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Sam Cooke

The 1960’s was an era categorized by vast political and cultural change. America had elected its first Catholic President, succeeded in launching a revolutionary expedition to the moon, experienced vast racial strife, and was plagued by the most unpopular war in domestic history. From a peripheral view, it may seem that these paramount events define 1960’s America.

Looking back on this decade, it is important to note how the artistic and political advancements of the era were very much intertwine with one another. The Civil Rights Movement, in particular, sparked vast musical and artistic creativity. Talented musicians from all over the nation told their stories of grief and struggle through the powerful tool of song. African-Americans of the era hoped that these ballads would raise awareness of their cause, and ultimately eradicate the proverbial racial fissure that existed in American society. One man who embraced this philosophy wholeheartedly was R&B singer-songwriter Sam Cooke.

In Sam Cooke’s “A Change is Gonna Come,” Cooke expresses the hardships that he must bear as a black man in 1960’s American society. He indicates that even though he has been struggling since he was “born by the river in a little tent,” he is optimistic about the future and “a change is gonna come.” In the third stanza he yells, “I go to the movie and I go downtown…somebody keep tellin’ me, don’t ‘hang’ around.” This line portrays how he not only cannot even enjoy simple pleasures in life such as going to the movies or walking down town, without the constant fear of being lynched. In the fourth stanza, his story continues with the phrase “Then I go to my brother and I say brother help me please. But he wind up knocking me back down on my knees.” This statement could symbolize how blacks are constantly trying to earn their equality from whites but the African-American community is perpetually forced into this inferior social status.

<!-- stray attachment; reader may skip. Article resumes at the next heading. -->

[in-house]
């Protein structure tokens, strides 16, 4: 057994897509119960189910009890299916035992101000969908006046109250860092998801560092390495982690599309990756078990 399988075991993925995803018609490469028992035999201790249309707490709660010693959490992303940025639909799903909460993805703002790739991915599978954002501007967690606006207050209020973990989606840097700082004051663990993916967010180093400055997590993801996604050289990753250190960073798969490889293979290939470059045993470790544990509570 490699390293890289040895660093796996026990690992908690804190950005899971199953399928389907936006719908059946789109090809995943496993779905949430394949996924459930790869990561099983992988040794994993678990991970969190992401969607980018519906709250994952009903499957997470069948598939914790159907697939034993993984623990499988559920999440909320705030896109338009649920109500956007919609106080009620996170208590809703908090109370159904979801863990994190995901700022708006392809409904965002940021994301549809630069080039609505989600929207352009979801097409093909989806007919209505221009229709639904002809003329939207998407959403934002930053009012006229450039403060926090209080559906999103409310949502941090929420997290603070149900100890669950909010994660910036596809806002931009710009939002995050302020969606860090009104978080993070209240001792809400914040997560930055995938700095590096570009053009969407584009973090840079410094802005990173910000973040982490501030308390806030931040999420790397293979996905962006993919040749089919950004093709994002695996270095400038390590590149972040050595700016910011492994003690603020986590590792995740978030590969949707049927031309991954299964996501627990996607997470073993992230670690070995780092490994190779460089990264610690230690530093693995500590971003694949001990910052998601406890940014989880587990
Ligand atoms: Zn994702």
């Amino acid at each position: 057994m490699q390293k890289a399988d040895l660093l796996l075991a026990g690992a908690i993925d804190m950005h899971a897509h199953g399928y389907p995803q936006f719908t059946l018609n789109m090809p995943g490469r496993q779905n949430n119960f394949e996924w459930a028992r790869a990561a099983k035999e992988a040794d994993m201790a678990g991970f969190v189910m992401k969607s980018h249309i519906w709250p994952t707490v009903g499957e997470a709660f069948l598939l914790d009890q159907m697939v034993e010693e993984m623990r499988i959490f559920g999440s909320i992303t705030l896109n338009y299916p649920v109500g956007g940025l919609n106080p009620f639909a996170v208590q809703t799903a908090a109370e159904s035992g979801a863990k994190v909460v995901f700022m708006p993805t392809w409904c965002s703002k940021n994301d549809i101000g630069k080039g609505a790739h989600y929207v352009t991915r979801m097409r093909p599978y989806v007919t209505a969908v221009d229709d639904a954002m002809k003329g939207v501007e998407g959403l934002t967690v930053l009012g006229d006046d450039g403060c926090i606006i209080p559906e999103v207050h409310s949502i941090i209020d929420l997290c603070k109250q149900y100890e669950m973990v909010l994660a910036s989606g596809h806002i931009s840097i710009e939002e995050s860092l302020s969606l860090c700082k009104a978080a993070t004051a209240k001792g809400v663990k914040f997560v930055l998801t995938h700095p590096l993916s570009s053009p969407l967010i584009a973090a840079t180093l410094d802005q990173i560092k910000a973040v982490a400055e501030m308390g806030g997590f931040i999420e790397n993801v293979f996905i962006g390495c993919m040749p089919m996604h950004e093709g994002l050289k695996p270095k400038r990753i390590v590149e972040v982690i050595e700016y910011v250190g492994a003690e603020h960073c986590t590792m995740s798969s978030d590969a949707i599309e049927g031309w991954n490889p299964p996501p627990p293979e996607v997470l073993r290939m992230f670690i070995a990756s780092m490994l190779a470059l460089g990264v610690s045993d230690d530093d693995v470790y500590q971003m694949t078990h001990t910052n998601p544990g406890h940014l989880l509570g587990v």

Sam Cooke – A Change is Gonna Come

Through the lyrics, Cooke is able to unveil his story, and the shared story of blacks in America to the world. The musical qualities of the song not only supplement the story Cooke is telling, but also humanizes it. The beginning of the song starts off with a string section soli that radiates a pessimistic mood, however by the end of the section, the song lightens up. This transition is symbolic of the entire piece, as Cooke describes the hardships that blacks must endure but ends with the sentiment of hope and optimism. Throughout the song, the listener can hear the sheer emotion in Cooke’s voice. When talking about his life, his timbre is dark and full of anguish. The accompanying string and horn sections supplement his voice with many minor chords, which illuminate the sense of pain and hardship.

When Cooke reaches his prominent phrase that “A Change is Gonna Come,” however, the darkness that encompasses his voice is replaced by a confident and bright timbre. In addition, Cooke uses an array of instruments to illustrate the different sentiments that he is trying to convey. When portraying sadness and grief, he is accompanied by a single violin that seems to trail of into the background. When portraying anger and determination, he is accompanied by the loud riffs of the horn section.

Cooke uses a variety of accompanying instruments and an impressive range of timbre to evoke the many emotions that defined the Civil Rights Movement. “A Change is Gonna Come” has been featured in venues ranging from Malcolm X’s funeral, to Seal concerts, to American Idol. The song was even used as one of the theme songs for Barack Obama’s 2008 Presidential campaign. Even though this piece was written in 1964, today it continues to serve as a paradigm of musical achievement.

President Barack Obama refers to the lyrics of “A Change is Gonna Come” in his presidential acceptance speech in which he mentions “…it’s been a long time coming”, culminating with his statement “Change has come to America”.

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Colin Zelicof

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